It’s a new year, which means a whole bunch of new book releases! There are some amazing science books releasing this winter. Space is my particular passion, so I’m really excited to see some new perspectives on both the modern-day space program as well as important moments in our history. We’ve also got pop culture science (a personal favorite), as well as multiple books that ask “Why are we here, and how did we get here?” I absolutely love when scientists and science communicators tackle that question from a narrow angle, based on their expertise. Hopefully you’ll find a book or two (or five) that pique your interest and inspire you to pick them up.
Michael D. Leinbach & Jonathan H. Ward
February 1st is the fifteenth anniversary of the destruction of the Space Shuttle Columbia, and this new book takes a look at the accident, its immediate aftermath, and the incredible story of recovering the remains of the orbiter and her crew, which were scattered across multiple states. One of the co-writers, Michael Leinbach, was the Launch Director at Kennedy Space Center in Florida, and he was an important figure in the search and recovery. I’ve read this, and it’s not an easy read, as you can imagine, but how we come together after tragedy is an important piece of our space program. It’s important to remember our mistakes and darkest periods, rather than brushing them under the rug.
The Electromagnetic Force That Created the Modern World--and Could Destroy It
If you’re a fan of pop science, then this history of electromagnetism should be right in line with your interests. Electromagentism is one of the fundamental forces of the universe; it’s incredibly powerful, and this examination of the force shows how it’s shaped our history and culture. Not only that, but it delves into what will happen when the magnetic poles switch, and how it will be catastrophic for civilization (goodbye, protection from solar storms and radiation!)
There were many incredible things to come out of the Apollo program, from advances in science and technology to a wide-eyed wonder at the fact that we truly could be an interstellar species. One of those facets was the breathtaking photography of the program; from the famous Earthrise picture to the Blue Marble, seeing our home planet for the first time from space was a powerful moment. Now, Christopher Potter has written a history of the photography of the Apollo program, discussing who took those pictures, when and why, and how they mattered.
Terraforming Mars, Interstellar Travel, Immortality, and Our Destiny BeyondEarth
Michio Kaku’s science books are always well worth the read, and his new one sounds fascinating. The renowned physicist tackles the difficult topic of colonizing space, discussing how exactly that might occur and what would be involved. Kaku examines the current technology that could be further developed and refined to make this possible, as well as what the future might hold.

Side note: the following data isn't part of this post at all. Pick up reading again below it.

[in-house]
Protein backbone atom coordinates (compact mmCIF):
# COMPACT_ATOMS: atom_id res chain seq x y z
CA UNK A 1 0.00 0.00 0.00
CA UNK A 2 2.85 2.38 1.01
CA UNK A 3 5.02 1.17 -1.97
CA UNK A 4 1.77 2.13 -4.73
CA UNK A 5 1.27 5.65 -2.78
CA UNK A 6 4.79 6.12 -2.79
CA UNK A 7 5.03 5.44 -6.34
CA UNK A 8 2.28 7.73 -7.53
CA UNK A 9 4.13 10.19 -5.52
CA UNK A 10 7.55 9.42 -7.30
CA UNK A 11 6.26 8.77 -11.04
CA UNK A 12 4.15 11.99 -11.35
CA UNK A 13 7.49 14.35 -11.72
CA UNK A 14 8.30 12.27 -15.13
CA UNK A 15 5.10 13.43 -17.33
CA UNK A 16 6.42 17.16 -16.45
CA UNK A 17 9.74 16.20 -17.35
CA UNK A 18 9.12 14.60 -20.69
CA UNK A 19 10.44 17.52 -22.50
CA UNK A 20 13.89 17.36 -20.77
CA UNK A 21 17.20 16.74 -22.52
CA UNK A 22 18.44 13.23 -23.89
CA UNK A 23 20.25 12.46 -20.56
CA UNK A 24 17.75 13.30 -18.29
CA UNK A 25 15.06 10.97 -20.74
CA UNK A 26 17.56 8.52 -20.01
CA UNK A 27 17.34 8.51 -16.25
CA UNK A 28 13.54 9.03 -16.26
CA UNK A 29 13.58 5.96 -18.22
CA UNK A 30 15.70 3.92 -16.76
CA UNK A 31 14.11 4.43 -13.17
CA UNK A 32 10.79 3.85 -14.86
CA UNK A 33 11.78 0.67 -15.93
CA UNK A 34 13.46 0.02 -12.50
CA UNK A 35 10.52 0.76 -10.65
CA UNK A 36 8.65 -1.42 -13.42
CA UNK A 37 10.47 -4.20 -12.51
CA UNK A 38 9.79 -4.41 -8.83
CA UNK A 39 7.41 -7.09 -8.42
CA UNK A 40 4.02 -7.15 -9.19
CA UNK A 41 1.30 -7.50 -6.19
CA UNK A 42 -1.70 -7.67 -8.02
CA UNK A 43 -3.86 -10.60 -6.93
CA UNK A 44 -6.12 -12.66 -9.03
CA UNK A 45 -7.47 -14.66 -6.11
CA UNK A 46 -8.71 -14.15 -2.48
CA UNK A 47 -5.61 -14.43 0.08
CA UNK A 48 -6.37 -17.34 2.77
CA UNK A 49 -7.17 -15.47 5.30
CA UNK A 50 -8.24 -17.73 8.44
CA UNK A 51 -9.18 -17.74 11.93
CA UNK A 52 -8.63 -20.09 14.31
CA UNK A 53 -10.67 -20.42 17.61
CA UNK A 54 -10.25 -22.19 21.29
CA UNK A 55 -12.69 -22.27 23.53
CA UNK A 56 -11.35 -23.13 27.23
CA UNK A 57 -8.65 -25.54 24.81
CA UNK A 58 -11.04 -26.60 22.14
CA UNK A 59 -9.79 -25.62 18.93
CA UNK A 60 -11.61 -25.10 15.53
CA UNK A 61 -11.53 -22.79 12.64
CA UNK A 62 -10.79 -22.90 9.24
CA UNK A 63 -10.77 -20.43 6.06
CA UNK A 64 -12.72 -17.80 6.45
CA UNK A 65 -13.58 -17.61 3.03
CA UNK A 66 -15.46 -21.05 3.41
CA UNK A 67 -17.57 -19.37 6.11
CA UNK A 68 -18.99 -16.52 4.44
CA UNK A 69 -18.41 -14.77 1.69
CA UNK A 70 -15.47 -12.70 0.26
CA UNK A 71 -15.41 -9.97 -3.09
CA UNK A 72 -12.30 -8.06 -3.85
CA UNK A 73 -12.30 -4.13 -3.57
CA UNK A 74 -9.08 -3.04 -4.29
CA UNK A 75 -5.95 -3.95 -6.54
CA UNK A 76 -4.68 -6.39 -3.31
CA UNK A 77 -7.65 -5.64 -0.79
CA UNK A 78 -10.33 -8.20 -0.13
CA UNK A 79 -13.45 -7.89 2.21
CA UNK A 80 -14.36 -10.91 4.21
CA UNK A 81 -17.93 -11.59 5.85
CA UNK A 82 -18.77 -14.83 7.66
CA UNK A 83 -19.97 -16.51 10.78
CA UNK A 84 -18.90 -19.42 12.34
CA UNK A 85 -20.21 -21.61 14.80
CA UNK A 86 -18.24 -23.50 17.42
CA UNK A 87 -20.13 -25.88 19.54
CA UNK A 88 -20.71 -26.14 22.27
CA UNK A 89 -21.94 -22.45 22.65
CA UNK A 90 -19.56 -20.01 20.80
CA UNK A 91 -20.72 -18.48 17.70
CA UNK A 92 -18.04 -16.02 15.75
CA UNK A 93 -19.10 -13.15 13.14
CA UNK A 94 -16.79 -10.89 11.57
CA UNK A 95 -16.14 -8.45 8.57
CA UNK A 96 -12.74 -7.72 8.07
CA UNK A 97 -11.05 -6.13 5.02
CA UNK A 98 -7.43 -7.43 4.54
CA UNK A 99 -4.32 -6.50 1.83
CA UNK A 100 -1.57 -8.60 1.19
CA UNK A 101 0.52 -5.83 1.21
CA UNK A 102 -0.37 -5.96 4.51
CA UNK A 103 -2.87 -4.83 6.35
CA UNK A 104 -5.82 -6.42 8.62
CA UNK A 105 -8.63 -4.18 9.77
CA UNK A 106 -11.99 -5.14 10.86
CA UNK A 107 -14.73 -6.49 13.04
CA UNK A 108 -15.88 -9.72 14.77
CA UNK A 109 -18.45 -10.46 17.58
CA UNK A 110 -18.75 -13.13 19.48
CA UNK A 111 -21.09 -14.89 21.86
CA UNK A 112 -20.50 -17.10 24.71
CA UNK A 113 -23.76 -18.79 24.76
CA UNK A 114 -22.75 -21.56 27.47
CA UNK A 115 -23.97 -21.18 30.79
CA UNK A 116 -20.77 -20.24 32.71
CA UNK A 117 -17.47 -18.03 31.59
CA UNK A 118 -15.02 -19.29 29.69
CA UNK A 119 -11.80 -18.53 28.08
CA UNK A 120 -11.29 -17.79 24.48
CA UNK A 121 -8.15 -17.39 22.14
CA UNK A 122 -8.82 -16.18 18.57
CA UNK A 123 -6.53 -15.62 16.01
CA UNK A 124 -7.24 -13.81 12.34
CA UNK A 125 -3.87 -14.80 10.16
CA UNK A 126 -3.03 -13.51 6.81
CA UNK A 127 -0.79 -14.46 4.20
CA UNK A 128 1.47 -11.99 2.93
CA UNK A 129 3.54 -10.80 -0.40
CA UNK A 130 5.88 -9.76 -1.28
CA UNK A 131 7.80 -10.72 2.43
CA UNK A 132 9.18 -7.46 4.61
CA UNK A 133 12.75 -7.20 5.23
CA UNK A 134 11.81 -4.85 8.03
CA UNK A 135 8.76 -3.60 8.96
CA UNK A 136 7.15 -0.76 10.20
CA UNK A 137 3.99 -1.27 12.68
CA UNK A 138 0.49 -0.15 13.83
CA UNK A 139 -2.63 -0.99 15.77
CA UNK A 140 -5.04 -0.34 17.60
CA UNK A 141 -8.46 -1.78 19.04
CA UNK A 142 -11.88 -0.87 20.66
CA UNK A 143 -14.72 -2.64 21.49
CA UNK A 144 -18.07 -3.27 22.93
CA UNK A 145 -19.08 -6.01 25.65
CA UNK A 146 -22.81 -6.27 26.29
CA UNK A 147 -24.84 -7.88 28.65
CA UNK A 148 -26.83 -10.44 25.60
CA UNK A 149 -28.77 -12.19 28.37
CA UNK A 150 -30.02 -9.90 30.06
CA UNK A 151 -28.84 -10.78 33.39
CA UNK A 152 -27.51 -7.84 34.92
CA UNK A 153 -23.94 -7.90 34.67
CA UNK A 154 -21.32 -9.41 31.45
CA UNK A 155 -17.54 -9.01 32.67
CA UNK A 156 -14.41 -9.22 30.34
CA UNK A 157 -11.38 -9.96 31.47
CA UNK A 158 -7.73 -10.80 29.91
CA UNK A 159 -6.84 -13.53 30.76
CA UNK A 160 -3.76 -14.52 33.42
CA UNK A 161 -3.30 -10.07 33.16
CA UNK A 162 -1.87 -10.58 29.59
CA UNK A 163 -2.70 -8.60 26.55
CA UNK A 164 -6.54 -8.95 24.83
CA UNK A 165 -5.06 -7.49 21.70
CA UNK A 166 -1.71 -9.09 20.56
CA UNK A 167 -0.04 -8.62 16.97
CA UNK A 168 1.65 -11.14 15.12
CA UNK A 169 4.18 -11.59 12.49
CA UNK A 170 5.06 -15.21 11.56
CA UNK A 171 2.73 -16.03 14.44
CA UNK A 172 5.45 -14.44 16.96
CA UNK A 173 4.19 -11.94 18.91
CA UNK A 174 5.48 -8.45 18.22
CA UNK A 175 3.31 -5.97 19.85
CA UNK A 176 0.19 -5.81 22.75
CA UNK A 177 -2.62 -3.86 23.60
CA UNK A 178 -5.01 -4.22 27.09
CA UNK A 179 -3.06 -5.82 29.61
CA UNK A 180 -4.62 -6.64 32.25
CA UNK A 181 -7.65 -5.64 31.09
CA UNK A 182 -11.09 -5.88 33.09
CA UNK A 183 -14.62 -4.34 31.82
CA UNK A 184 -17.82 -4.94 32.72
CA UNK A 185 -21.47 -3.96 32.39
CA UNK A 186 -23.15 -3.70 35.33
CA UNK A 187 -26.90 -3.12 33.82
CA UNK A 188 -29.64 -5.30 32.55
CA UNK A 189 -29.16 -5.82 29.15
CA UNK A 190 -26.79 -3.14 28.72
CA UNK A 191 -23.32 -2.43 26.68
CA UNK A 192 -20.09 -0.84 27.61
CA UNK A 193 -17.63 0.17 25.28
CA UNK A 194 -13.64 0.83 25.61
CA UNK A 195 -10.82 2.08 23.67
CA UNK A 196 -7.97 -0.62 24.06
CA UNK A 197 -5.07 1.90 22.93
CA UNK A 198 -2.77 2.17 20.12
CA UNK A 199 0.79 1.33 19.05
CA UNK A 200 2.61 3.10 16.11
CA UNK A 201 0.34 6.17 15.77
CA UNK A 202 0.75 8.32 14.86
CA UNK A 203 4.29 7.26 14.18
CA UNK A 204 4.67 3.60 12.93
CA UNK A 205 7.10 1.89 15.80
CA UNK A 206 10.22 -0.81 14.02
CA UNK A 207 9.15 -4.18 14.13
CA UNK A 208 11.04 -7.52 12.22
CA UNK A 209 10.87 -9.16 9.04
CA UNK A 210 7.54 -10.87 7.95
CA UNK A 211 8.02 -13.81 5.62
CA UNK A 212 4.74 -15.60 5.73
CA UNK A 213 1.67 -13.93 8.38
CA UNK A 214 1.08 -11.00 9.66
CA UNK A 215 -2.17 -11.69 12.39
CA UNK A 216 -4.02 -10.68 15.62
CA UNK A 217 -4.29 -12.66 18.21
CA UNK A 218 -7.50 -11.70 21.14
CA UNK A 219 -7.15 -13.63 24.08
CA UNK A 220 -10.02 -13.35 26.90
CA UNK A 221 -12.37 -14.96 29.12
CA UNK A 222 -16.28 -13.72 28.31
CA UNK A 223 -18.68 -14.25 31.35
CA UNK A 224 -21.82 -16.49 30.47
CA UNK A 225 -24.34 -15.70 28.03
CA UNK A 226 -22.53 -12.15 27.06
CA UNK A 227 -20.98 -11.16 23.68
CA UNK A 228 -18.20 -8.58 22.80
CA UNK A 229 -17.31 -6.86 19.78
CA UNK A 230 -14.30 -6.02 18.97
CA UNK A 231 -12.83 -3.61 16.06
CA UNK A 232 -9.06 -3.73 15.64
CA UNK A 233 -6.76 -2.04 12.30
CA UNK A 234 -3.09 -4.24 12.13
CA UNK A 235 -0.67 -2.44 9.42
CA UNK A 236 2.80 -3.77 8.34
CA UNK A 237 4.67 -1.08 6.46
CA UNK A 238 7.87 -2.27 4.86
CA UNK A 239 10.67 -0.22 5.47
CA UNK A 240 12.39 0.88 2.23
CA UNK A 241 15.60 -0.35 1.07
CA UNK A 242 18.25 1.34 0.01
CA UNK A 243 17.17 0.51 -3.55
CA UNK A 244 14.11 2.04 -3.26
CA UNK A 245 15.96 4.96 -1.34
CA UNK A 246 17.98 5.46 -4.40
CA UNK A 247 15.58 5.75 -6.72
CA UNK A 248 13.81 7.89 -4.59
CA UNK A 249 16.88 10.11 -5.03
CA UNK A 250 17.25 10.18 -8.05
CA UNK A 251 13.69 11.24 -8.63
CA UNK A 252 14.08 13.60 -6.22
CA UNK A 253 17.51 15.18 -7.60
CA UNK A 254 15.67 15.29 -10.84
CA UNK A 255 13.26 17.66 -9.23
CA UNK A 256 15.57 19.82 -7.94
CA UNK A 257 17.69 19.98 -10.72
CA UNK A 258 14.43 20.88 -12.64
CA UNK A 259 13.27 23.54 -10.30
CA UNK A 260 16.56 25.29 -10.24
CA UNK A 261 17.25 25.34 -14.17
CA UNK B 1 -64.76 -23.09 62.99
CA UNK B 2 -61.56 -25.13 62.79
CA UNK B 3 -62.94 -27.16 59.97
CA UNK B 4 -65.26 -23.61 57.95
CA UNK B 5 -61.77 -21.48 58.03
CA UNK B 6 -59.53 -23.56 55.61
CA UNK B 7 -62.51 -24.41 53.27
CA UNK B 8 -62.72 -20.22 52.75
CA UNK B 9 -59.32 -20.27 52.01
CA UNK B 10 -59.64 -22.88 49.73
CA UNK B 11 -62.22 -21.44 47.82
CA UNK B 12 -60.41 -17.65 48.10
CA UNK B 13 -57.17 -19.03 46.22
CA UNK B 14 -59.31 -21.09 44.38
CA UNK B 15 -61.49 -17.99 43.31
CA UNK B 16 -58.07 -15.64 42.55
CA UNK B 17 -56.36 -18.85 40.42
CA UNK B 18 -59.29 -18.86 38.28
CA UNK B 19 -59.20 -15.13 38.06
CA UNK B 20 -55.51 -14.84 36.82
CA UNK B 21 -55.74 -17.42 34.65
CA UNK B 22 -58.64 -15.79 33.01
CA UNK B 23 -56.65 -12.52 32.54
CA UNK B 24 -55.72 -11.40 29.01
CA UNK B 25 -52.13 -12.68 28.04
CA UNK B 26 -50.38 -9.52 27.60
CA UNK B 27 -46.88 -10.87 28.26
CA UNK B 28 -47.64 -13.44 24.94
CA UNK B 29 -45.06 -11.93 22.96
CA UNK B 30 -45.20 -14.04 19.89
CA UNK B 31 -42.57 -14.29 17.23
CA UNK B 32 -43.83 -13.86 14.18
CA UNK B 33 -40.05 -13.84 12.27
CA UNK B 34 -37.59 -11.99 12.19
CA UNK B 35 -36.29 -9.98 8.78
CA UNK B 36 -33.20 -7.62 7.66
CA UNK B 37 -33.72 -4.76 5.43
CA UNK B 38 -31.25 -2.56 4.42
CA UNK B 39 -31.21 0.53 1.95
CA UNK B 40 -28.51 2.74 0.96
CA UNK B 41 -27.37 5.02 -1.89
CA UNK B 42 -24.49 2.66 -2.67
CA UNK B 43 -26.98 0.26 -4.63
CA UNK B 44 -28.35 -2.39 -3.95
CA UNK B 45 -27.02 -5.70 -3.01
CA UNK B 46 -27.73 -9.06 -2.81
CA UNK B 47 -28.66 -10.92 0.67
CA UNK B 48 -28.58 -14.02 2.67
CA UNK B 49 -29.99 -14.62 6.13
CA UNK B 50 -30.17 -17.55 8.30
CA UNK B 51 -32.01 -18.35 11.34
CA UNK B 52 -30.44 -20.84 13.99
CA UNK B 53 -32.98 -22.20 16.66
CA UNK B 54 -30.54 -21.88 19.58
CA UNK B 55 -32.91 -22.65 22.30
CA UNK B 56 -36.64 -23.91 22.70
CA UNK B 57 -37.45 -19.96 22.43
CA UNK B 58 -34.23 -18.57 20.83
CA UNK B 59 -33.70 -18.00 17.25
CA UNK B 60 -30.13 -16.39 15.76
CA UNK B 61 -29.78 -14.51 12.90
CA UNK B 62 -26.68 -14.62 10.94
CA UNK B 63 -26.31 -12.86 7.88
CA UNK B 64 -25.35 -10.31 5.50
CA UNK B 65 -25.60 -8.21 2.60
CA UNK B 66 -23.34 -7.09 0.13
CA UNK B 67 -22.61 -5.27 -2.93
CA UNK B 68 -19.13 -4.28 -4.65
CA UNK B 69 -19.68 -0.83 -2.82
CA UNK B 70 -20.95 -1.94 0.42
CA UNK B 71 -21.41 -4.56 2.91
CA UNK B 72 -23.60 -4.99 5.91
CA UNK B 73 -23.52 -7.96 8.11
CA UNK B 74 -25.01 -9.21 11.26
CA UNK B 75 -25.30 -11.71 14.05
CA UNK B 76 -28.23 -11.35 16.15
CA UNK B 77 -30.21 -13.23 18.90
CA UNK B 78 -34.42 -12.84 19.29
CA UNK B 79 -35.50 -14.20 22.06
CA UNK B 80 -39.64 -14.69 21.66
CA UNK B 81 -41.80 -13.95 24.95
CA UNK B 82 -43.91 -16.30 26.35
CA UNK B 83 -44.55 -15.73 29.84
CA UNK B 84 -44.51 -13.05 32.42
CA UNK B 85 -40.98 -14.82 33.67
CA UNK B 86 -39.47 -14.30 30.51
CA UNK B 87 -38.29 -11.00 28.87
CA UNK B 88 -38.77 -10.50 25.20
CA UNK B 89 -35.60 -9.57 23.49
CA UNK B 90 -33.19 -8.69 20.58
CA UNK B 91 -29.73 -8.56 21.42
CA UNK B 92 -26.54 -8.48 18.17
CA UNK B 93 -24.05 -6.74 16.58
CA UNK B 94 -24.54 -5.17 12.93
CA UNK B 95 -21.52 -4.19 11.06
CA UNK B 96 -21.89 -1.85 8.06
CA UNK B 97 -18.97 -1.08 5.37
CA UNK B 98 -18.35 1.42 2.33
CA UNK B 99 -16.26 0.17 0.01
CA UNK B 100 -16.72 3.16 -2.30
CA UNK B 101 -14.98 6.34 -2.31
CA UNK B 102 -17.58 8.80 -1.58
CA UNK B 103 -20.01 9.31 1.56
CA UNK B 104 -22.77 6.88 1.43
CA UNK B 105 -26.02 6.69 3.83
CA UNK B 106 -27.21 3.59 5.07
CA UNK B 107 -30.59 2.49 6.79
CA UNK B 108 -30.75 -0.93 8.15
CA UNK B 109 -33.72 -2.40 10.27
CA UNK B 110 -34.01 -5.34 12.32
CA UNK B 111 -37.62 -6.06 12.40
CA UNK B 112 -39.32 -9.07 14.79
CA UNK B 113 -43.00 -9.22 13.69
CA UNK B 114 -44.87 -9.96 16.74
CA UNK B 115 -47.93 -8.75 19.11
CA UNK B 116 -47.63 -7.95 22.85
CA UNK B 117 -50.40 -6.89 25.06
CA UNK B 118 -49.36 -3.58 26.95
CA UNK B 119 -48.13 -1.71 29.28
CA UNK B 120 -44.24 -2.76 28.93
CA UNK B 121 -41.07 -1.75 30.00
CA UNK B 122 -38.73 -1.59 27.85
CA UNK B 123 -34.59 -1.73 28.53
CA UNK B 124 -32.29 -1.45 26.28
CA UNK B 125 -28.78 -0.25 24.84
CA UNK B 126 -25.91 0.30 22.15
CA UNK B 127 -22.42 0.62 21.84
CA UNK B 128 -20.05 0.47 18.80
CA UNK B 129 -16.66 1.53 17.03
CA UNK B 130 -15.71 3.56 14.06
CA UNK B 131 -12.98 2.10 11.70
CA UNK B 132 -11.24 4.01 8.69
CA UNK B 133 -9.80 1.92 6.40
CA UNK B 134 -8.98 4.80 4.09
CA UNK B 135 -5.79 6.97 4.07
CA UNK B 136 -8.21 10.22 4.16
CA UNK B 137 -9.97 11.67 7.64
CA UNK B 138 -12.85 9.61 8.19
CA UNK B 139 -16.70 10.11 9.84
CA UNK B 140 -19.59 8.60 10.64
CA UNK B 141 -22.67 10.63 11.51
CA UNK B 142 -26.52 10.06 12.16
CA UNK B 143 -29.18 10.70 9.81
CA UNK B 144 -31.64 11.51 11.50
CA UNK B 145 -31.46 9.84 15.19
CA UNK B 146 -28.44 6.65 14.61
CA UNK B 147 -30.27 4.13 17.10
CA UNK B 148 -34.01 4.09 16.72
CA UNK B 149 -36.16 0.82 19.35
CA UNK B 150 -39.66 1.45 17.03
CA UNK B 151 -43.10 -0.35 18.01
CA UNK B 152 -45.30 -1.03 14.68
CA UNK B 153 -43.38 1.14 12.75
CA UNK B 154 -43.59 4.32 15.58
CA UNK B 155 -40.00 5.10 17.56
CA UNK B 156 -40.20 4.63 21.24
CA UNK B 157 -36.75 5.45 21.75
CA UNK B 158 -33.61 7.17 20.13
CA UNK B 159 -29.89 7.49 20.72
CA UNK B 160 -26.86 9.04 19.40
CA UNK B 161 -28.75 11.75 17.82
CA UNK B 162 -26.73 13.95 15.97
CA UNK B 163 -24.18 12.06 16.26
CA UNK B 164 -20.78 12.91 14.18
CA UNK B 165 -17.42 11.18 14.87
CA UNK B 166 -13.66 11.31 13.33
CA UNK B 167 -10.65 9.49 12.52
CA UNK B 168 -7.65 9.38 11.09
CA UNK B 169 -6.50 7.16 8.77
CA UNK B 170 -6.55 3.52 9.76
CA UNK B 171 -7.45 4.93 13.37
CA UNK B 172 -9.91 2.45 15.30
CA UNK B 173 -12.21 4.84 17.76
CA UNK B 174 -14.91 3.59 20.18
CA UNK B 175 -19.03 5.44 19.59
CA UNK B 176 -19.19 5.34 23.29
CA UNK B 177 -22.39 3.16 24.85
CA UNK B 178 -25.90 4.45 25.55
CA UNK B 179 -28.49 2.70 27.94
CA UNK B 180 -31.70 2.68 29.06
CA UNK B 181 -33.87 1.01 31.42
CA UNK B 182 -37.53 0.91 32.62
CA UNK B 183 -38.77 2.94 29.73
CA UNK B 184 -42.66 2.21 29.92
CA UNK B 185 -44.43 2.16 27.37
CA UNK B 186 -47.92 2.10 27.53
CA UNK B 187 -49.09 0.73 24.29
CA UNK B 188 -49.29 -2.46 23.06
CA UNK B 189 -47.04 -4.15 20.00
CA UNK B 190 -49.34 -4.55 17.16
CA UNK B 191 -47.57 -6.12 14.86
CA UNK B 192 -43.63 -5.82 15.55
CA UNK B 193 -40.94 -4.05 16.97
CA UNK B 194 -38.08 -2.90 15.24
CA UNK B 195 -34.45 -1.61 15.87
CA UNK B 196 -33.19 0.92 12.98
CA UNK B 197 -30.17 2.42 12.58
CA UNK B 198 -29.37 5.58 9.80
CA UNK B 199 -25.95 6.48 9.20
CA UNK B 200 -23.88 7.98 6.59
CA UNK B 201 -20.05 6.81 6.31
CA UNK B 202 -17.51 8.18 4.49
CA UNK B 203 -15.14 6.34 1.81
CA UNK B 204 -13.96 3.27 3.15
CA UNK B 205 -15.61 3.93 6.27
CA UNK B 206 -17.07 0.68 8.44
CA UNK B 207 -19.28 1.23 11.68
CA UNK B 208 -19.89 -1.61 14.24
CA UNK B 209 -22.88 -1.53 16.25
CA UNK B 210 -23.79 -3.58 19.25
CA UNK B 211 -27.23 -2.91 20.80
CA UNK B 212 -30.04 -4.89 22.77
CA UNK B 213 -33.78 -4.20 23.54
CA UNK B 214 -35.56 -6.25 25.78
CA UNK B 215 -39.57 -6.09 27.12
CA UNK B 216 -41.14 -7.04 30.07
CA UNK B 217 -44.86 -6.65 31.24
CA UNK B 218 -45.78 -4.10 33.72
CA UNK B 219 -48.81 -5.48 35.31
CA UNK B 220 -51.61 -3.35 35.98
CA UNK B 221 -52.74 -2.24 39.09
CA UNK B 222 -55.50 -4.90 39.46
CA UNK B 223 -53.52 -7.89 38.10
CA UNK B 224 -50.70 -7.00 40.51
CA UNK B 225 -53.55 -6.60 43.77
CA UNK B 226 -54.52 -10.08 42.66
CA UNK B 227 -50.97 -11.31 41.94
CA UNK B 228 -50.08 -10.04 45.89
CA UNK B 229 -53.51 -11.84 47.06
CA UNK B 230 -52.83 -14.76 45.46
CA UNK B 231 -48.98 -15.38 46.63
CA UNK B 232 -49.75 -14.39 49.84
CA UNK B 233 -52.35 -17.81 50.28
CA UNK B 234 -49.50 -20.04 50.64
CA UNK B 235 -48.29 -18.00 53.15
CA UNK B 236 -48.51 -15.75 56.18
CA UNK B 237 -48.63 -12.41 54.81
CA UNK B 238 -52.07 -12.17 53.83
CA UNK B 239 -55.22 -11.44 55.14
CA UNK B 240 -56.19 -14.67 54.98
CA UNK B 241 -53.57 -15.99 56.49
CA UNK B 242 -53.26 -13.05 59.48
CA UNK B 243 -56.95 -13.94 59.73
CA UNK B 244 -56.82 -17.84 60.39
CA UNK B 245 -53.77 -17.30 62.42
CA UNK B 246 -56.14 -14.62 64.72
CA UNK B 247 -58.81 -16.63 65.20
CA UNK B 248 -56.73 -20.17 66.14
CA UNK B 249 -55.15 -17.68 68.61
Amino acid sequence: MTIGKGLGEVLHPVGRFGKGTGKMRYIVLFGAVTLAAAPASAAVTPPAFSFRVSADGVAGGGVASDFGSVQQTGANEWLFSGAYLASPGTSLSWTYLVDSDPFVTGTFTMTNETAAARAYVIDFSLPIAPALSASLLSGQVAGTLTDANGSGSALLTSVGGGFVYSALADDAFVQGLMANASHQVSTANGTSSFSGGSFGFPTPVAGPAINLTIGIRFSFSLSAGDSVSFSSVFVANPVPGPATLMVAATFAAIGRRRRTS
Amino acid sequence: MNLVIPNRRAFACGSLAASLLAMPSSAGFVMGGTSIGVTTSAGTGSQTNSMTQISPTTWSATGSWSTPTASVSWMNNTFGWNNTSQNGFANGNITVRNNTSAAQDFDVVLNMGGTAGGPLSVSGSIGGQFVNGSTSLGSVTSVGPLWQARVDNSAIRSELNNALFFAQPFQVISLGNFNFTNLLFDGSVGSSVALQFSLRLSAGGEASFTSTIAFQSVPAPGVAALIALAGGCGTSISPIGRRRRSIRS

In this thought-provoking read, Korea’s first paleoanthropologist, Sang-Hee Lee, takes a look at the big picture questions about our evolution and how we got here. He discusses what fossils can tell us about how our early ancestors lived and worked, as well as what the record can tell us about social structure and more. The key here is that Lee examines everything we thought we knew from fresh angles, delivering a new perspective on our early ancestors and the evolutionary process.
As a space journalist, I often reflect on what an exciting time we live in when it comes to what’s going on in the stars. It really feels like we are on the cusp of becoming a spacefaring civilization, and Tim Fernholz (who reports on science and the economy at Quartz) chronicles how two larger-than-life billionaires are affecting and driving the new space race.
Everyone’s heard of quantum mechanics, but what is it, exactly? It turns out that even the most illustrious scientists had trouble agreeing on its meaning. Becker, who is a science communicator with a PhD in astrophysics, takes readers on a deep dive into the battle for the heart of quantum physics. It tells a story that spans history, one of scientists who were brave enough to defy tradition in order to find a new understanding, rather than merely accepting the status quo about the reality underlying quantum mechanics.
Ancient DNA and the New Science of the Human Past
This is another science book that examines the big picture questions of where we came from, but instead of taking a look at the fossil record, it analyzes DNA. New techniques and improvements in technology have allowed scientists to actually extract ancient DNA and analyze it. While they aren’t constructing Jurassic Park (at least, let’s hope), they are discovering extraordinary things about our own genome, and what it means to be human.
Alan Lightman is a theoretical physicist who has been able to bridge that gap between science and the humanities; in fact, he was the first MIT professor to be appointed to both disciplines. In his latest book, Lightman takes a close look at the relationship between religion and science, from our quest for facts to our yearning for something greater and immaterial.